Brouillette calls California's renewable energy push 'case study in how not to approach our electricity grid'
'California’s got a long history of getting it wrong on energy policy and I think we’re seeing just the latest example'
California's emphasis on renewable energy is “a case study in how not to approach our electricity grid and how not to approach the energy needs of this country,” Energy Secretary Dan Brouillette told Fox Business Network's “Varney & Co.” on Tuesday.
“Part of what’s happening in California is that there’s been a rush to renewable power, generation power and they focus their investments there rather than on things like transmission lines and distribution lines, which in some cases may have caused some of these fires,” Brouillette told host Stuart Varney.
California firefighters, with the help of reinforcements from other states, are trying to gain ground on a number of wildfires that so far have killed at least seven people and damaged more than 1,200 buildings and homes.
CALIFORNIA HEAT WAVE LEAVES THREAT OF ROLLING BLACKOUTS FOR MILLIONS AS GOV. NEWSOM CALLS FOR PROBE
“California’s got a long history of getting it wrong on energy policy and I think we’re seeing just the latest example of that,” Brouillette added.
When Varney asked whether there is "any sign that they would reverse their policy of insisting on the use of renewables?” Brouillette responded: “They need to do so very quickly.”
The secretary added that California “moved away from what’s known as ‘baseload power’ much too quickly and much too rapidly and their entire strategy was to go to 100% renewables, wind and solar primarily, and then when needed, import power from neighboring states.
“It’s the rough equivalent of saying, ‘I’m not going to purchase a car because I’m environmentally sensitive, I’m just going to borrow my friend’s car whenever I need one,’" he added. “That’s fine until both of you need it at the same time and that’s what happened here. So it’s hot not only in California, it’s hot in Arizona and Nevada. It’s hot in other parts of the west and there’s no power to send to California so we’re starting to see these brownouts.”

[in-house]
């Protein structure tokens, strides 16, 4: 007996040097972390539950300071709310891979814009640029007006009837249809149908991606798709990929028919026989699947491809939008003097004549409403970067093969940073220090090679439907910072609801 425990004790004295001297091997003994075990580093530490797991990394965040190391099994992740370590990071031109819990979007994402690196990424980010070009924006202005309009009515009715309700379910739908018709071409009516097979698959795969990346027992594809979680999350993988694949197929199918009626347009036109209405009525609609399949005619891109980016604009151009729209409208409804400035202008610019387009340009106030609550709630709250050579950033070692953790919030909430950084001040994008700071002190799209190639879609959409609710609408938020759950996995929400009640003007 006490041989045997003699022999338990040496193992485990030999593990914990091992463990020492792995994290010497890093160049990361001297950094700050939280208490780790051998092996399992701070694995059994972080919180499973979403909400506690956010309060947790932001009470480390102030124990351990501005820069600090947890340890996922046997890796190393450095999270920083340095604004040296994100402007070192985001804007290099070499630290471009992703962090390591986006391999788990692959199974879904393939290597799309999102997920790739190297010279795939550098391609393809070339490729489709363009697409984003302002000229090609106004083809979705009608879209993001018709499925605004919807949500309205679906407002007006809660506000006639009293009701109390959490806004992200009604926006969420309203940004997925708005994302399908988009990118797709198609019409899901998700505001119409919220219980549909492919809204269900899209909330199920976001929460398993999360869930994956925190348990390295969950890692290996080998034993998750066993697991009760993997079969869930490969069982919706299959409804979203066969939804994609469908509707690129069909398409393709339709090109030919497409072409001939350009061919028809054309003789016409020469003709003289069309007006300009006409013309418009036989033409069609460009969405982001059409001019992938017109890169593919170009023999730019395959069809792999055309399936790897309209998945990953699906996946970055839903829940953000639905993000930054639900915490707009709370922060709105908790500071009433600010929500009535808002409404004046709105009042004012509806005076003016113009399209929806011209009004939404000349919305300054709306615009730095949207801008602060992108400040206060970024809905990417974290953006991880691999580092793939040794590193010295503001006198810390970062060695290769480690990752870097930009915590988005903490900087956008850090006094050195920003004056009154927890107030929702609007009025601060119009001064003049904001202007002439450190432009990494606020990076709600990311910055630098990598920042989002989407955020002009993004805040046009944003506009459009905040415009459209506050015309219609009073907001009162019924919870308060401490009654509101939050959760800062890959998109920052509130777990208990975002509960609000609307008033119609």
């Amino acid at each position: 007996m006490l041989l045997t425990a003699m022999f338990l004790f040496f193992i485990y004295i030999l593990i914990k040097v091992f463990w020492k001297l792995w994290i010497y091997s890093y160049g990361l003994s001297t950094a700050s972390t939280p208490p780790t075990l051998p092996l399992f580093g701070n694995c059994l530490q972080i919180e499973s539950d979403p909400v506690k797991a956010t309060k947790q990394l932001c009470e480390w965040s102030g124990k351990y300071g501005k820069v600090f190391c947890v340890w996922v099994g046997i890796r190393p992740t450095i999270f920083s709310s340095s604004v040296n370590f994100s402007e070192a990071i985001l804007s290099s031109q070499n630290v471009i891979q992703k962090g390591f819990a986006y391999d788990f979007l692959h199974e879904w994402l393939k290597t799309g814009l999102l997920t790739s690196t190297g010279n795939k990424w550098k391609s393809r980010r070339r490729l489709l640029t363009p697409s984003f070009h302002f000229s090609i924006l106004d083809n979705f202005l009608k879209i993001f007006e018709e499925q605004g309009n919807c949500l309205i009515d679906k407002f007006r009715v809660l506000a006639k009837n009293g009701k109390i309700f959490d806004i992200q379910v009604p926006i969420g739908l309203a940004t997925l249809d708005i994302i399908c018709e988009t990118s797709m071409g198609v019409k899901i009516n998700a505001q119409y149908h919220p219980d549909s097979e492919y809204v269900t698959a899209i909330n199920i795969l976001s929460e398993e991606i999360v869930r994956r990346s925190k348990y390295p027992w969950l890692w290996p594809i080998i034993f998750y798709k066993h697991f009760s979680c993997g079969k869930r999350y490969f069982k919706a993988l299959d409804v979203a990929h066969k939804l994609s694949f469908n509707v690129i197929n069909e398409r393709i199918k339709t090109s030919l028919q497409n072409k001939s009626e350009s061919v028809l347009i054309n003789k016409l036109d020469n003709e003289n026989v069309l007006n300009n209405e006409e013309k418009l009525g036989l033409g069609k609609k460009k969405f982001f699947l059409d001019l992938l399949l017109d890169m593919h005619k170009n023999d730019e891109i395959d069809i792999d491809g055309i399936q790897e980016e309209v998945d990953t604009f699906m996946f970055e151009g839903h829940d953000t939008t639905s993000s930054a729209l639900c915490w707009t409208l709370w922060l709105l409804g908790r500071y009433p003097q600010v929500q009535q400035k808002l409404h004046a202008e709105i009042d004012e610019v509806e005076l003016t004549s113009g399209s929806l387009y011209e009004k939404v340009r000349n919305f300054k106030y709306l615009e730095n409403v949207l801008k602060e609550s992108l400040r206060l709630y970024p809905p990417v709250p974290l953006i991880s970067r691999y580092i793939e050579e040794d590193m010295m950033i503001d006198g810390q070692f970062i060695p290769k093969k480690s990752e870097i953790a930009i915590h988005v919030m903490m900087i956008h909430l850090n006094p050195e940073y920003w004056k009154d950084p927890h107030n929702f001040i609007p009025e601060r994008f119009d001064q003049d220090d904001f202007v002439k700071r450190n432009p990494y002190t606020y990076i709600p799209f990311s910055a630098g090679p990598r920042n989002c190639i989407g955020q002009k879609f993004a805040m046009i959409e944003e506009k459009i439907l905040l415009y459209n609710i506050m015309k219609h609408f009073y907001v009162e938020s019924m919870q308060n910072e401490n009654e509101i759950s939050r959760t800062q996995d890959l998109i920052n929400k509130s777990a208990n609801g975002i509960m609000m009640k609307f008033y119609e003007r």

In addition to the wildfires, Northern Californians have been recently been faced with several other threats, including unhealthy smoky air, extreme heat, and power outages amid the ongoing coronavirus pandemic.
WHO’S TO BLAME FOR CALIFORNIA ENERGY BLACKOUTS?
In an effort to prevent future blackouts, California may allow four gas plants to continue operating after the state was poised to close them, according to the Los Angeles Times.
The four plants, which use ocean water for cooling purposes, were scheduled to be replaced by green energy sources as the state approaches its 2030 deadline for 60% of its energy to come from green sources.
However, the Los Angeles Times reported that the plants may receive extensions of up to three years to continue their operations after California saw rolling blackouts on Aug. 14 and 15 following a heatwave that caused failures within its electrical system
GET FOX BUSINESS ON THE GO BY CLICKING HERE
“It’s very important that we pay attention to this example in California and as we look down the road, perhaps anticipate what some of the next steps may be,” Brouillette said.
Two-thirds of California's energy supply last year came from renewable sources, while one-third came from gas, the Times reported.
FOX Business' Audrey Conklin, Fox News’ Greg Norman and the Associated Press contributed to this report.